Cases reflect growing use of the mechanism

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The Independent Online
Recourse to judicial review is an increasingly used mechanism of England's justice system, writes James Cusick.

Recent cases show the wide areas of conflict that have been considered as requiring the potential attention of the judicial review procedure.

St Bartholomew's Hospital: In July 1994, the Court of Appeal refused to overturn a previous High Court ruling challenging a decision by Virginia Bottomley, Secretary of State for Health, to close the hospital. Lord Justice Bingham, the Master of the Rolls, said he agreed with an earlier decision not to grant Bart's supporters a judicial review on the ruling.

Winston Silcott: In July 1994, cleared of killing Constable Keith Blackelock during the 1985 Broadwater Farm riots, he was granted leave to apply for a judicial review in connection with an earlier murder conviction.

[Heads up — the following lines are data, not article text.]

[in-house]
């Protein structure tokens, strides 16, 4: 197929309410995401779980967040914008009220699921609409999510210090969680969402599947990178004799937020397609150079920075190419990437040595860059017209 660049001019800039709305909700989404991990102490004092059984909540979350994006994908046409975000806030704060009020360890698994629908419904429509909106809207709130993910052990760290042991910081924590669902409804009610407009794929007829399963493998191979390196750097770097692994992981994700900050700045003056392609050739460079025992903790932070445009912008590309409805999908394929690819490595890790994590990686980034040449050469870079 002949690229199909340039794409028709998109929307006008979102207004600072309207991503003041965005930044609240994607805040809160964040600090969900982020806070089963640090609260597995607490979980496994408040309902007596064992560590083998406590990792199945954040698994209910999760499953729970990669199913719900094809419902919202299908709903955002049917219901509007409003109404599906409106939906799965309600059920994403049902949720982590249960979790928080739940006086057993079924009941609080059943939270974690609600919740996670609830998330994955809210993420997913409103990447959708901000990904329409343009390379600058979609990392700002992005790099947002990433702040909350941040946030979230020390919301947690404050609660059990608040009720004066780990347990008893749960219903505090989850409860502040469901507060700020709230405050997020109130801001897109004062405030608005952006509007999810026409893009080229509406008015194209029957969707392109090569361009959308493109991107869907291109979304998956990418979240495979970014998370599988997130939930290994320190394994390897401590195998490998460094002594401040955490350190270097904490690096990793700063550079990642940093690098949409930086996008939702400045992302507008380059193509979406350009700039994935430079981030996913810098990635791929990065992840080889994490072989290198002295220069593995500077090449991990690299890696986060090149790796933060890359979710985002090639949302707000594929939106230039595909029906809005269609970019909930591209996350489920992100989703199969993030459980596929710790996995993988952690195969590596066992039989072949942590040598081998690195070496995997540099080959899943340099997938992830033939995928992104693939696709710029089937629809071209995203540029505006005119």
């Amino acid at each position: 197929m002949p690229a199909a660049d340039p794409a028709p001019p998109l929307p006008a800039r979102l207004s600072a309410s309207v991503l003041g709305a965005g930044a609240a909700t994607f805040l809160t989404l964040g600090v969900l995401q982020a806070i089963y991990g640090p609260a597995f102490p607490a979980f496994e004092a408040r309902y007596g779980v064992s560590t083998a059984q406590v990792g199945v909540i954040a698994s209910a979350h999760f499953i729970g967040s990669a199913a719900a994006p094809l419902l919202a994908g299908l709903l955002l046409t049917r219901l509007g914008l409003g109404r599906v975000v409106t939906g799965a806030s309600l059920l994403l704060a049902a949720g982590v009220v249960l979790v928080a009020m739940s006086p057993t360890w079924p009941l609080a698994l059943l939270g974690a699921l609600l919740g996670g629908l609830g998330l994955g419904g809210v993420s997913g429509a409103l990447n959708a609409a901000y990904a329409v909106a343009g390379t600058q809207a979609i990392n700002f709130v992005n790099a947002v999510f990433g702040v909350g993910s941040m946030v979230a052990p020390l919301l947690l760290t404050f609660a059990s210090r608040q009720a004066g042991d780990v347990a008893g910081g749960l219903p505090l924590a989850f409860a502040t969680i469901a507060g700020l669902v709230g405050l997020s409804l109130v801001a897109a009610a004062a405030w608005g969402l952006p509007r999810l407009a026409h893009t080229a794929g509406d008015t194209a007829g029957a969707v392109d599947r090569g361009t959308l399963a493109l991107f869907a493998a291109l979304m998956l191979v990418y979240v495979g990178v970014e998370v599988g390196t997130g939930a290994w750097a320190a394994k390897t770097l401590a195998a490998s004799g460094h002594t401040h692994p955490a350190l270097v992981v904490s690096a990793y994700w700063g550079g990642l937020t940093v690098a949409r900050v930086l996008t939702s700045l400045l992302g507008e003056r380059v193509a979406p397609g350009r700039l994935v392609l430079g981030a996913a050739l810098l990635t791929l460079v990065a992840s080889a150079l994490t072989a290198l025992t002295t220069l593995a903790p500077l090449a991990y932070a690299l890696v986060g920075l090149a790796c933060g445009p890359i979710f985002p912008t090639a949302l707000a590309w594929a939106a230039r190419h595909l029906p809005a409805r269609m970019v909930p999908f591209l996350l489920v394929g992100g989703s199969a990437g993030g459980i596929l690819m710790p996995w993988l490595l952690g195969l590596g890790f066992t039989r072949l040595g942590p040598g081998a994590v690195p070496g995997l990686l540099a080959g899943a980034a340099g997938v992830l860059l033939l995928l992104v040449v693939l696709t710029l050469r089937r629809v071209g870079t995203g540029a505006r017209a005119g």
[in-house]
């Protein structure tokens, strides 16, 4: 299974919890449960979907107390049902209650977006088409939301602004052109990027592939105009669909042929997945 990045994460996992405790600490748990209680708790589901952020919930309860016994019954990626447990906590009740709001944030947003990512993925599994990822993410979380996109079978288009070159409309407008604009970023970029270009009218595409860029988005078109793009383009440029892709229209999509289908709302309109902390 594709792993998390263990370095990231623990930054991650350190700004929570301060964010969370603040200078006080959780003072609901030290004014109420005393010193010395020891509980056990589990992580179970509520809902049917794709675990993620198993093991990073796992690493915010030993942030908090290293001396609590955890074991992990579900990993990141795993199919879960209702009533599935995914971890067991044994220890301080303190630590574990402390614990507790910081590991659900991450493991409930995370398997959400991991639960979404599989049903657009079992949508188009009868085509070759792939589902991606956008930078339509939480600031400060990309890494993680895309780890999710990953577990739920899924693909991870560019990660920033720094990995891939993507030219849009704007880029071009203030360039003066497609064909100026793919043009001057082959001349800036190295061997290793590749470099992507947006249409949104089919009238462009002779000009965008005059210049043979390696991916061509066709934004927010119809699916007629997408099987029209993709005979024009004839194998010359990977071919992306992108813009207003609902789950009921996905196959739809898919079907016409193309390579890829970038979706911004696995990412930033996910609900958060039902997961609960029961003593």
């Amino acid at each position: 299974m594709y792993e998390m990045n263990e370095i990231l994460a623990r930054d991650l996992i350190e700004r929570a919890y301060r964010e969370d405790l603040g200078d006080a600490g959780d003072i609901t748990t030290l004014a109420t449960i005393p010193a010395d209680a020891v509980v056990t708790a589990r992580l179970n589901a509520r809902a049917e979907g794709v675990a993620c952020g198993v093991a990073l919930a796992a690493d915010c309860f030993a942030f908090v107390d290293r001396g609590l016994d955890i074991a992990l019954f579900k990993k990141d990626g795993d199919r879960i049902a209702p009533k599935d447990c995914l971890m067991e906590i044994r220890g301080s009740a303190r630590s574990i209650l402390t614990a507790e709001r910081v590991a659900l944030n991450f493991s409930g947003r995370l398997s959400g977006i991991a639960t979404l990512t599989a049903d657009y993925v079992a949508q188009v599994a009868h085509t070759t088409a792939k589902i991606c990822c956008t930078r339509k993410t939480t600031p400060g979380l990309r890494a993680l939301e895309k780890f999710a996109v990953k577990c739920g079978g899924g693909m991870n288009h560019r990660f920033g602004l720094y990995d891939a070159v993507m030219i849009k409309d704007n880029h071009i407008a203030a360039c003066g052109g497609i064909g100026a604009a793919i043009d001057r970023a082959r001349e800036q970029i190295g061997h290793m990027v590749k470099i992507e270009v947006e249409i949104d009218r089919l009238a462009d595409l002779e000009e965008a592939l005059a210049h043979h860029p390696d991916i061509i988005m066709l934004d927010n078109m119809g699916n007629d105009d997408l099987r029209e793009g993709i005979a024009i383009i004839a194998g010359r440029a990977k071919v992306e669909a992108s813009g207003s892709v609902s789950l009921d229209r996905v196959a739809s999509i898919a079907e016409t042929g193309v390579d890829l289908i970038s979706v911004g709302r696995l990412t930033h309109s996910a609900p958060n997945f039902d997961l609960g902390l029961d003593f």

Eurotunnel: In July 1994, sought to challenge, through judicial review, the principle of duty free sales by ferry firms.

IRA prisoner: In May 1994, Ronald McCartney, the longest serving IRA prisoner in Northern Ireland, was granted a judicial review of his 25-year sentence for the attempted murder of three policemen.

Cult Women: In April 1994, Susan Hagan and Sally Croft were granted leave to seek a judicial review of the Home Secretary's refusal to delay extradition to the US until after the House of Lords had ruled in another case. The High Court rejected their application in July and they were extradited.

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